A mobile internet network used by the US Army in Iraq, Afghanistan and Africa contains cybersecurity vulnerabilities, the details about which surfaced in combat testing. The network, that costs $12bn (£8.3bn), is said to be the latest defense system to have vulnerabilities.
TWarfighter Information Network-Tactical (WIN-T) Increment 2 provides on-the-move network capability, a mobile infrastructure by employing military and commercial satellite connectivity and line-of-sight (terrestrial) radios and antennas to achieve end-to-end connectivity and dynamic networking operations. The network is deployed to 11 of the Army's combat brigades. Frank Kendall, chief of the Defense Department's acquisitions, approved the production in June.
The Army and contractor General Dynamics Corporation are currently working together to improve the systems and embed updates into the mobile networks that are scheduled to be deployed through 2028, states a Bloomberg report.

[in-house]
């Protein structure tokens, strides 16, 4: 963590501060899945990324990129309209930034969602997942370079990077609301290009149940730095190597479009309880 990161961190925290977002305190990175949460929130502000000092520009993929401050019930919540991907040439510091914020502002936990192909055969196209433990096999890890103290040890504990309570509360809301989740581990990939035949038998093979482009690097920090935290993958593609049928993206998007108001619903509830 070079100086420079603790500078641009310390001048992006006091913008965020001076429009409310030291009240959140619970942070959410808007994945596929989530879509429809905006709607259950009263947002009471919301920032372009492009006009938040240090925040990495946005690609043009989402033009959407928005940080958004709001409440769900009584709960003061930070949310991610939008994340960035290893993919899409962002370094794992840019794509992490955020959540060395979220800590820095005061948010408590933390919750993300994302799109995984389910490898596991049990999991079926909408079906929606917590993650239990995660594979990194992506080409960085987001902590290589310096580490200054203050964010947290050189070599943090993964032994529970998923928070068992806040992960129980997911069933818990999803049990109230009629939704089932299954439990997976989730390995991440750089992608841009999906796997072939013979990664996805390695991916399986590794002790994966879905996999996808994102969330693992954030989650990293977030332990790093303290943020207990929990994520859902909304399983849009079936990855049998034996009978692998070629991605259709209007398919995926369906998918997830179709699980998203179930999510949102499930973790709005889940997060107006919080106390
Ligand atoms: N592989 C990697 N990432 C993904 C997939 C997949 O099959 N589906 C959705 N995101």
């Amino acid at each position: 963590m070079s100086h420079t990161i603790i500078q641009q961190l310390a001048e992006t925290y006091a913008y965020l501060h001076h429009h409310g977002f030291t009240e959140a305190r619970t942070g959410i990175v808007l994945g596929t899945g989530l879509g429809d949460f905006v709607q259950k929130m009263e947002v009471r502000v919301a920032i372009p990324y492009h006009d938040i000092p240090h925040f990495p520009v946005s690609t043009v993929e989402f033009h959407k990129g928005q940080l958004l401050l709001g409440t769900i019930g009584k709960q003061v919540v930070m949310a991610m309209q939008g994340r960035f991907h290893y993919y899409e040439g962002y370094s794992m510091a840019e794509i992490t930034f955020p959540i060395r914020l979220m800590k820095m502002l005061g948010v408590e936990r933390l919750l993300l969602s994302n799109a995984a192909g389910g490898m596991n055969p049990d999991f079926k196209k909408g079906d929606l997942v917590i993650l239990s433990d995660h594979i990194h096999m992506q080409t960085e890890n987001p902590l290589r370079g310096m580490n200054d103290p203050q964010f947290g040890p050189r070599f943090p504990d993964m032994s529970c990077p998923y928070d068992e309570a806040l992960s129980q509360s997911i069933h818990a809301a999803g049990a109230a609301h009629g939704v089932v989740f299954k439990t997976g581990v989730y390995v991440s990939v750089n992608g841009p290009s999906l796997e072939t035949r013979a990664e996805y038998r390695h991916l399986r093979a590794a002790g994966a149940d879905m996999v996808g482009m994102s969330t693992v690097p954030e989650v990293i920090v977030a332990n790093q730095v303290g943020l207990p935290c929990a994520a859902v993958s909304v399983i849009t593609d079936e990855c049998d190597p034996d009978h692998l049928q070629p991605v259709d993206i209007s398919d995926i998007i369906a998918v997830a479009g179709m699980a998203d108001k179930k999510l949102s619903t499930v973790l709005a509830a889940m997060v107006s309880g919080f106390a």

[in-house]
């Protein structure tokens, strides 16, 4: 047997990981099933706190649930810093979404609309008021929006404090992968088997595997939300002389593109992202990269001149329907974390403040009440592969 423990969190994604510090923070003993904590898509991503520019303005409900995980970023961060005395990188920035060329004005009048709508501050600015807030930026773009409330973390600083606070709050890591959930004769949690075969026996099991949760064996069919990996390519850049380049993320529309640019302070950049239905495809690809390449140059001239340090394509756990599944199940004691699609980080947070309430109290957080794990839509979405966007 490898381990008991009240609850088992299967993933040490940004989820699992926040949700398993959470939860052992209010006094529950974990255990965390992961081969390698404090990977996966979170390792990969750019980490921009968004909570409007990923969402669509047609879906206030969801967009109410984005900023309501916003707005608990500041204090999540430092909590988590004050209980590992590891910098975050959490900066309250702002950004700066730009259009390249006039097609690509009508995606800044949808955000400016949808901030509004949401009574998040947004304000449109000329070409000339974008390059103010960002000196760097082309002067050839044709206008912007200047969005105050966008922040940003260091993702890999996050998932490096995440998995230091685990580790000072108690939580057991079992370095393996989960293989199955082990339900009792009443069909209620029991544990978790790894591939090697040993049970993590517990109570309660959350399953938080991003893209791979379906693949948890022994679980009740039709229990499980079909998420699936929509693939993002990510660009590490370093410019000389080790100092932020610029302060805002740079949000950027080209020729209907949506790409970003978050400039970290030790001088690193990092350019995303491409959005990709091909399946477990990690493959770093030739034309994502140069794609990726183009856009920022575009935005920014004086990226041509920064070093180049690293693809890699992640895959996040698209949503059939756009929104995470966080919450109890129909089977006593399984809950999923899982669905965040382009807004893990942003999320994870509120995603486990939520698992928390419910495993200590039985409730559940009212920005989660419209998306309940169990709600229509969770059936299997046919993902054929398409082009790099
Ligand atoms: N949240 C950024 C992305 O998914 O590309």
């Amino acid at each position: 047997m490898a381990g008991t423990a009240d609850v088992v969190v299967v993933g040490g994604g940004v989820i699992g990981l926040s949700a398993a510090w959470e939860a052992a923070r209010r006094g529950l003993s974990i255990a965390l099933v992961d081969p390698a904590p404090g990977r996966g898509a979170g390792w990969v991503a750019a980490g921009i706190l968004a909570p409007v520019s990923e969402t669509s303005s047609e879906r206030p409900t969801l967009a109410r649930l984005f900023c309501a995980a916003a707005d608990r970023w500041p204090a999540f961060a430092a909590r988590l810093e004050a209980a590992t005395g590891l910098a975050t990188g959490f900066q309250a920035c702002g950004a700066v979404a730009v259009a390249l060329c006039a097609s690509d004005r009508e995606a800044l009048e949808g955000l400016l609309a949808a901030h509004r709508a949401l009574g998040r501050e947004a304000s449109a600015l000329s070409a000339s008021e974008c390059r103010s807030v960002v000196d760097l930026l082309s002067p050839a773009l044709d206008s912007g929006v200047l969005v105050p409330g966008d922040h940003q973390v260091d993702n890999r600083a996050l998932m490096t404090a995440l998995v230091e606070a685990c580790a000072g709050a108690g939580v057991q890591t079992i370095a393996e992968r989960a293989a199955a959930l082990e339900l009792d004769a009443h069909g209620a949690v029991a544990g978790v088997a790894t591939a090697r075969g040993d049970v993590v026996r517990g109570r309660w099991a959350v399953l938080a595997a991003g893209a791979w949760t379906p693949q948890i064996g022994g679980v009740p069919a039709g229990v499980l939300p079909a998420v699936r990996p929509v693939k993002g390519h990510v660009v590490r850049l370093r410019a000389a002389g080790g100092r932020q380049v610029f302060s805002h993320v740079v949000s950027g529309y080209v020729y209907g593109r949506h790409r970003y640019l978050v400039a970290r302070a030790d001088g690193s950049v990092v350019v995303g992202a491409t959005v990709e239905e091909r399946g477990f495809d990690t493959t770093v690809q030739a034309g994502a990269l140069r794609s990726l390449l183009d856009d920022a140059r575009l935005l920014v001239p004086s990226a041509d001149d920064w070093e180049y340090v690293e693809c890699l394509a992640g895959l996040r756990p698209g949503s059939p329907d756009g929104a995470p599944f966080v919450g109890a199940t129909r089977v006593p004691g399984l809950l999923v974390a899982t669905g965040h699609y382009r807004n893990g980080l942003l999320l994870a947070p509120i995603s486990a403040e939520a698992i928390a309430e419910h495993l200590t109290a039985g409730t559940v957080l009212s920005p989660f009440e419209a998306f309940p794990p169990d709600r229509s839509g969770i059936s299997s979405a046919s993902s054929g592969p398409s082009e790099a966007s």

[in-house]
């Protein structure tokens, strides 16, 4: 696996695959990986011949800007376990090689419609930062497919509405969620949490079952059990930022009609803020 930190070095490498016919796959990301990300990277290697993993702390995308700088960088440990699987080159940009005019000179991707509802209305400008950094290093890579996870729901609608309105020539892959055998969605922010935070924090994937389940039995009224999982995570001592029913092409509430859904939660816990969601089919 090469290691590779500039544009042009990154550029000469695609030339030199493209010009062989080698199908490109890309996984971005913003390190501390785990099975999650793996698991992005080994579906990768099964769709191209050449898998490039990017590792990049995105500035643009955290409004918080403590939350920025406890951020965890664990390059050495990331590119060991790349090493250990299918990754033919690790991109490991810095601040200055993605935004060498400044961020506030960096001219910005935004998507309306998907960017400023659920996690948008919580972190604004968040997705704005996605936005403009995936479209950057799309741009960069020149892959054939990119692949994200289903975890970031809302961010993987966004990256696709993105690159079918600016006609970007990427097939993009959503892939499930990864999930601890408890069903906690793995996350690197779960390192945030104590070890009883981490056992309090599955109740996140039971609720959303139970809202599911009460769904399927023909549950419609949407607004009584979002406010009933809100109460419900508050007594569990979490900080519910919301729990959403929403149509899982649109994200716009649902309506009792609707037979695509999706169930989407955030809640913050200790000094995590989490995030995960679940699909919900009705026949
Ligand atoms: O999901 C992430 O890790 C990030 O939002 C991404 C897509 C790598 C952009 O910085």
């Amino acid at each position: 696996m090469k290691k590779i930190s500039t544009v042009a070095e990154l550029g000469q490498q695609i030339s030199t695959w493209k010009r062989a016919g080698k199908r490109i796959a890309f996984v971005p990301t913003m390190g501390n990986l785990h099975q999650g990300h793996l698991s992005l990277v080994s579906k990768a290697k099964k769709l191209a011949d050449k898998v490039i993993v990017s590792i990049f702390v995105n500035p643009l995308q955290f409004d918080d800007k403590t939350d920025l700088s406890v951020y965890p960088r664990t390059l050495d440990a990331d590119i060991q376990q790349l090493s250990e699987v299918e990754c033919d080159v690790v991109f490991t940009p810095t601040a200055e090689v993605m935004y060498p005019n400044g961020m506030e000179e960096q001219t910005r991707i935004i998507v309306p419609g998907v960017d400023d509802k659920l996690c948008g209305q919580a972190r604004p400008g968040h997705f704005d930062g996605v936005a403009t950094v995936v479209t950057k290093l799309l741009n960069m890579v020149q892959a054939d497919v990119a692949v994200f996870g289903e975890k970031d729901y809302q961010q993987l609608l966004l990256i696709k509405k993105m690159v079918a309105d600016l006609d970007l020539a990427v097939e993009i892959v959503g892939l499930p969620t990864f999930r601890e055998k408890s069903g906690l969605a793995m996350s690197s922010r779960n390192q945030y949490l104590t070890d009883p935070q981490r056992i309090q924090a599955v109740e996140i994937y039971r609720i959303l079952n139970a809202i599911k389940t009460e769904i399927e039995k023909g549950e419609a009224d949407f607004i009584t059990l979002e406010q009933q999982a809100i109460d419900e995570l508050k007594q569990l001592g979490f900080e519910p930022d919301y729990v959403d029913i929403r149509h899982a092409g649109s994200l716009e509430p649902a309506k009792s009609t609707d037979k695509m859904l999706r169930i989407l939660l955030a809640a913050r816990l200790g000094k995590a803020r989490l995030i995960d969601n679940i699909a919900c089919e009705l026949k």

Paul Mehney, an Army spokesperson, noted in an email that Johns Hopkins University and the Army Research Laboratory who have conducted the assessment, "recommended both improvements to user training techniques and procedures and hardware and software enhancement to harden against cyberthreat".
Mystery security bugs
In March, the US Government Accountability Office (GAO), in its annual review of major weapons programmes, said that Kendall directed an independent assessment of the mobile network in 2015 as "cybersecurity vulnerabilities reduced the program's operational capability and could incur growth cost and schedule delays if significant changes are necessary".
The GAO, although, did not disclose details about how to gain access to the system or how can it be attacked. Michael Gilmore, the Pentagon's director of operational testing said the vulnerability in the network poses a difficult challenge as it is "dependent upon the cyberdefense capabilities of all mission command systems".
Carol Smith, a spokeswoman for the Falls Church said, "General Dynamics Mission Systems is supporting the Army's efforts" to improve cybersecurity "to address the constantly changing threat environment."